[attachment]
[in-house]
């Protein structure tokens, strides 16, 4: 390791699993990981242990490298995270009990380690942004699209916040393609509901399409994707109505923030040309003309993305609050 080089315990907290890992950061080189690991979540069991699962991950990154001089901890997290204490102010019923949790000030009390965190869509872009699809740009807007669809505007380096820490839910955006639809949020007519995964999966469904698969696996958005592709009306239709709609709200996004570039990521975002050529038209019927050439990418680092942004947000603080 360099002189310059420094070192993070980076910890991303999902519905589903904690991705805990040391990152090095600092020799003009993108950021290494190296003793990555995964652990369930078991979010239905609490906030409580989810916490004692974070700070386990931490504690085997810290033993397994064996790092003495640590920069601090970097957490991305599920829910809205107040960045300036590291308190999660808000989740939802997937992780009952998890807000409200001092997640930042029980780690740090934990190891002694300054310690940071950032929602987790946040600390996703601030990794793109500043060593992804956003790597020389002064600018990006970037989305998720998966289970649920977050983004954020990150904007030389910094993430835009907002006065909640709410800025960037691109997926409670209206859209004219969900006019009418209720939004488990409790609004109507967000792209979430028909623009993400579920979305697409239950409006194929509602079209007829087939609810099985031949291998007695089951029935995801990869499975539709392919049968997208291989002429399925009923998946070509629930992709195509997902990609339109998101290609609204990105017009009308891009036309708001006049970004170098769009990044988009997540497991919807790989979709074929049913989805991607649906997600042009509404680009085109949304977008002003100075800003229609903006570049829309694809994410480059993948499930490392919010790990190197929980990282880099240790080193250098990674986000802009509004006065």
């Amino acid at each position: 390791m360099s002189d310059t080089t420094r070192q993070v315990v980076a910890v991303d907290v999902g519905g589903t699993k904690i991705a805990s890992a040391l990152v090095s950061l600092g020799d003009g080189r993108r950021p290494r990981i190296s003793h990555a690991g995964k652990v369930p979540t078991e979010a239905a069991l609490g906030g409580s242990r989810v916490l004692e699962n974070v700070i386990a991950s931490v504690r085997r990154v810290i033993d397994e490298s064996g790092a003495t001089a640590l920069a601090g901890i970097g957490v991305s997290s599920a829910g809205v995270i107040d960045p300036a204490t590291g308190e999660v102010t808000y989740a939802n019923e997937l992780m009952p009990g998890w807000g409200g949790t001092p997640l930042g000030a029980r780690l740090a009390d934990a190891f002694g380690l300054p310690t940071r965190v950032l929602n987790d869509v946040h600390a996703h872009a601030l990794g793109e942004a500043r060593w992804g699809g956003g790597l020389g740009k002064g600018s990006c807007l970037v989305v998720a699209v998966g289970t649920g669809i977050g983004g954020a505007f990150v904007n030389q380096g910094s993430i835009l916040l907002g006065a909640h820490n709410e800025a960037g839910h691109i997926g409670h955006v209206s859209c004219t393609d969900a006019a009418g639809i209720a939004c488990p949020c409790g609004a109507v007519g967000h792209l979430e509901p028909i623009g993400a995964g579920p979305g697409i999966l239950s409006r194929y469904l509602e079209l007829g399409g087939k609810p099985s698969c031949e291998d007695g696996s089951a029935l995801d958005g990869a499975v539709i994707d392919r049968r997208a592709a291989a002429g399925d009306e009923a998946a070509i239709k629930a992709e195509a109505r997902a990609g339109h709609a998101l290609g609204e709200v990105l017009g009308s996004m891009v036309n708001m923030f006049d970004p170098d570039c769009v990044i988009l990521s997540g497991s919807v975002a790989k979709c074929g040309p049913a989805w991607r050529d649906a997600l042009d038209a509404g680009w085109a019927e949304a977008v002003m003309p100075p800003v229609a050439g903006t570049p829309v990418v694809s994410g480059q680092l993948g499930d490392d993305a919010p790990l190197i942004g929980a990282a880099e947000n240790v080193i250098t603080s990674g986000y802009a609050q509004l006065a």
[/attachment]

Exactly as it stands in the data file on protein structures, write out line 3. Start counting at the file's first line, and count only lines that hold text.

């Amino acid at each position: 390791m360099s002189d310059t080089t420094r070192q993070v315990v980076a910890v991303d907290v999902g519905g589903t699993k904690i991705a805990s890992a040391l990152v090095s950061l600092g020799d003009g080189r993108r950021p290494r990981i190296s003793h990555a690991g995964k652990v369930p979540t078991e979010a239905a069991l609490g906030g409580s242990r989810v916490l004692e699962n974070v700070i386990a991950s931490v504690r085997r990154v810290i033993d397994e490298s064996g790092a003495t001089a640590l920069a601090g901890i970097g957490v991305s997290s599920a829910g809205v995270i107040d960045p300036a204490t590291g308190e999660v102010t808000y989740a939802n019923e997937l992780m009952p009990g998890w807000g409200g949790t001092p997640l930042g000030a029980r780690l740090a009390d934990a190891f002694g380690l300054p310690t940071r965190v950032l929602n987790d869509v946040h600390a996703h872009a601030l990794g793109e942004a500043r060593w992804g699809g956003g790597l020389g740009k002064g600018s990006c807007l970037v989305v998720a699209v998966g289970t649920g669809i977050g983004g954020a505007f990150v904007n030389q380096g910094s993430i835009l916040l907002g006065a909640h820490n709410e800025a960037g839910h691109i997926g409670h955006v209206s859209c004219t393609d969900a006019a009418g639809i209720a939004c488990p949020c409790g609004a109507v007519g967000h792209l979430e509901p028909i623009g993400a995964g579920p979305g697409i999966l239950s409006r194929y469904l509602e079209l007829g399409g087939k609810p099985s698969c031949e291998d007695g696996s089951a029935l995801d958005g990869a499975v539709i994707d392919r049968r997208a592709a291989a002429g399925d009306e009923a998946a070509i239709k629930a992709e195509a109505r997902a990609g339109h709609a998101l290609g609204e709200v990105l017009g009308s996004m891009v036309n708001m923030f006049d970004p170098d570039c769009v990044i988009l990521s997540g497991s919807v975002a790989k979709c074929g040309p049913a989805w991607r050529d649906a997600l042009d038209a509404g680009w085109a019927e949304a977008v002003m003309p100075p800003v229609a050439g903006t570049p829309v990418v694809s994410g480059q680092l993948g499930d490392d993305a919010p790990l190197i942004g929980a990282a880099e947000n240790v080193i250098t603080s990674g986000y802009a609050q509004l006065a």